• Democratic candidate Hank Gilbert, a 47-year-old self-employed rancher and former high school agriculture teacher, from Whitehouse;

• Independent candidate Clay Woolam, a 21-year-old student from Richardson; and

• Republican candidate Todd Staples, a 43-year-old small businessman and rancher from Palestine. Staples is also currently a state senator in District 3.

(More information about each candidate can be found on their website, or from their party’s website.)

In an effort to provide Country World readers with a little window into the ag candidates’ ideas on some key issues, Country World provided a short questionnaire to each, and two responded. Following are the questions, and the responses from Hank Gilbert and Todd Staples.

Q: Are you for or against the Trans-Texas Corridor, and why?

Gilbert: One of the main issues that started this race for me was the Trans-Texas Corridor. I have been studying it for a couple of years. I am definitely against the corridor. It will eventually take over 1 million acres of prime agricultural land in Texas and turn it over to a Spanish company. This company will construct over 4,000 miles of toll roads and rail, dissecting Texas into fragments. It will destroy rural Texas as we know it, and displace hundreds of thousands of Texans from their farms and homes. It will go down as the largest eminent domain project in the history of the United States if it allowed to continue. I pledge to the people of Texas to do everything in my power to stop this huge Texas land grab.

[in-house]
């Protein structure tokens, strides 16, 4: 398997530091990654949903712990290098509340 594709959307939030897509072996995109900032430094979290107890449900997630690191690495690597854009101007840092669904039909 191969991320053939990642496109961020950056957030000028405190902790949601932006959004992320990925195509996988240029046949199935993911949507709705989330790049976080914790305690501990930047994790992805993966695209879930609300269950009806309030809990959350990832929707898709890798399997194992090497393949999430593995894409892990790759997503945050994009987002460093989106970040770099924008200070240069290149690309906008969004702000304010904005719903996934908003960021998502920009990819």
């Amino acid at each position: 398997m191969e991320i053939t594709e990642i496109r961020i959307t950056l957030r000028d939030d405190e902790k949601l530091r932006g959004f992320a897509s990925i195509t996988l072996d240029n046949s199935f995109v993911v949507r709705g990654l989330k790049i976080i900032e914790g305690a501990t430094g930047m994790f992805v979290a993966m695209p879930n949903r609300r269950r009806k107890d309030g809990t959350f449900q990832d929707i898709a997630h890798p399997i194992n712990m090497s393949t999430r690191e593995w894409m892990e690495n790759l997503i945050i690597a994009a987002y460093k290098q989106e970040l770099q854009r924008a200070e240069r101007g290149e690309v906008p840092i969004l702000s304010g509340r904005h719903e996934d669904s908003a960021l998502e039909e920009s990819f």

My opponent helped to create most of the legislation concerning the Trans-Texas Corridor, and in the last session, authored SB2702 that will allow TxDOT to toll existing roadways. Clearly, he cares little for private property rights. He has also authored legislation giving the state the right to move water from one part of the state to wherever they deem necessary. Inside the corridors will be large water transmission lines capable of transporting water throughout and outside of Texas. With Mexico needing water for irrigation (NAFTA) and the U.S. always needing oil, is there much question where our water may be going? This is politics that goes directly against Texas agriculture, and I plan to put a stop to it.

Staples: I am not a proponent of the TTC in its current form. As Ag Commissioner, I will fight for needed changes to ensure private property owners’ rights are a priority in Texas; and I am honored to be endorsed by champions of private property owner rights such as the Texas Farm Bureau and Texas Cattle Raisers. I will work to find rural and urban solutions to our state’s mobility crisis which are respectful of property rights.

Below are statements from the Farm Bureau and Cattle Raisers on this issue:

“When we brought our concerns about the TTC to Sen. Todd Staples, he not only listened, he went to work and spearheaded legislation to protect private property owners’ rights. That is why the Texas Farm Bureau AGFUND asked him to run for Commissioner of Agriculture. He fought for land owners in the senate and he will fight for us all as Commissioner of Agriculture.” - Kenneth Dierschke, president of AGFUND and Texas Farm Bureau

“In the Texas Senate, ranchers and landowners needed a trusted friend to carry legislation to protect their interests regarding the TTC. We found that champion in Sen. Todd Staples. He listened to our concerns and acted quickly to tackle many of the concerns of private property owners. Todd Staples is needed as Commissioner of Agriculture to carry on the fight.” - C.R. “Dick” Sherron, M.D., president, Texas and Southwestern Cattle Raisers Association

Q: The draft State Water Plan will be presented to the Texas Water Development Board in November for approval. What do you see as the biggest challenge(s) regarding ensuring an adequate water supply for all Texans in the next 50 years?